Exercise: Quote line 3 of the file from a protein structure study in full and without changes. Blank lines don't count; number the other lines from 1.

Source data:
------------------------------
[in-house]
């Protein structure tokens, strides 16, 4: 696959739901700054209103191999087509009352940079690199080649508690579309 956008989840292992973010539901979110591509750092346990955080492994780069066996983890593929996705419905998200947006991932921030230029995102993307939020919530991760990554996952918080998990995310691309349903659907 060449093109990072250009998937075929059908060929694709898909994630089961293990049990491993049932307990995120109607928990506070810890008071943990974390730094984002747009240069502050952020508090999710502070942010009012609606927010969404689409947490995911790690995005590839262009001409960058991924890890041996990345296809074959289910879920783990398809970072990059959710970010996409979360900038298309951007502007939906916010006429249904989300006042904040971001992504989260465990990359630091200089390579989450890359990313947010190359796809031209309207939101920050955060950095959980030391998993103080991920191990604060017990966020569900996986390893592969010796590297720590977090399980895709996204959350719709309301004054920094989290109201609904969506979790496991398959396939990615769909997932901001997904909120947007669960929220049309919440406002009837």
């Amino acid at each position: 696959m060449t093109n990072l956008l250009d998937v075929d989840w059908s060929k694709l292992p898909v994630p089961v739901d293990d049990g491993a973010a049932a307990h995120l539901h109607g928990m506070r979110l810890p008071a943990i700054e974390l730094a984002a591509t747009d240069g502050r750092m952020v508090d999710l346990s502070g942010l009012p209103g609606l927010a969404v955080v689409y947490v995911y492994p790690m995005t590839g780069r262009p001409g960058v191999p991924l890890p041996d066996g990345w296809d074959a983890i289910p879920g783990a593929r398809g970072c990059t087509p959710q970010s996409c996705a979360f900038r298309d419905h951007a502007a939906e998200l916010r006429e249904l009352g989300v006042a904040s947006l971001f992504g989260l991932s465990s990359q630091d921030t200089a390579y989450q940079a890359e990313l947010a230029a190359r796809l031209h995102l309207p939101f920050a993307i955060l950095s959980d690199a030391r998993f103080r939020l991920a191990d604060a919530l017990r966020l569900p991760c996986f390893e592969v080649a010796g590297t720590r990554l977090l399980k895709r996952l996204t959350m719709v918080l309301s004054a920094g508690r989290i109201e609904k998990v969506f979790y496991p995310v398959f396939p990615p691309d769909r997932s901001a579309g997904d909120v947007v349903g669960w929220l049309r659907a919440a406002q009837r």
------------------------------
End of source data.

């Amino acid at each position: 696959m060449t093109n990072l956008l250009d998937v075929d989840w059908s060929k694709l292992p898909v994630p089961v739901d293990d049990g491993a973010a049932a307990h995120l539901h109607g928990m506070r979110l810890p008071a943990i700054e974390l730094a984002a591509t747009d240069g502050r750092m952020v508090d999710l346990s502070g942010l009012p209103g609606l927010a969404v955080v689409y947490v995911y492994p790690m995005t590839g780069r262009p001409g960058v191999p991924l890890p041996d066996g990345w296809d074959a983890i289910p879920g783990a593929r398809g970072c990059t087509p959710q970010s996409c996705a979360f900038r298309d419905h951007a502007a939906e998200l916010r006429e249904l009352g989300v006042a904040s947006l971001f992504g989260l991932s465990s990359q630091d921030t200089a390579y989450q940079a890359e990313l947010a230029a190359r796809l031209h995102l309207p939101f920050a993307i955060l950095s959980d690199a030391r998993f103080r939020l991920a191990d604060a919530l017990r966020l569900p991760c996986f390893e592969v080649a010796g590297t720590r990554l977090l399980k895709r996952l996204t959350m719709v918080l309301s004054a920094g508690r989290i109201e609904k998990v969506f979790y496991p995310v398959f396939p990615p691309d769909r997932s901001a579309g997904d909120v947007v349903g669960w929220l049309r659907a919440a406002q009837r």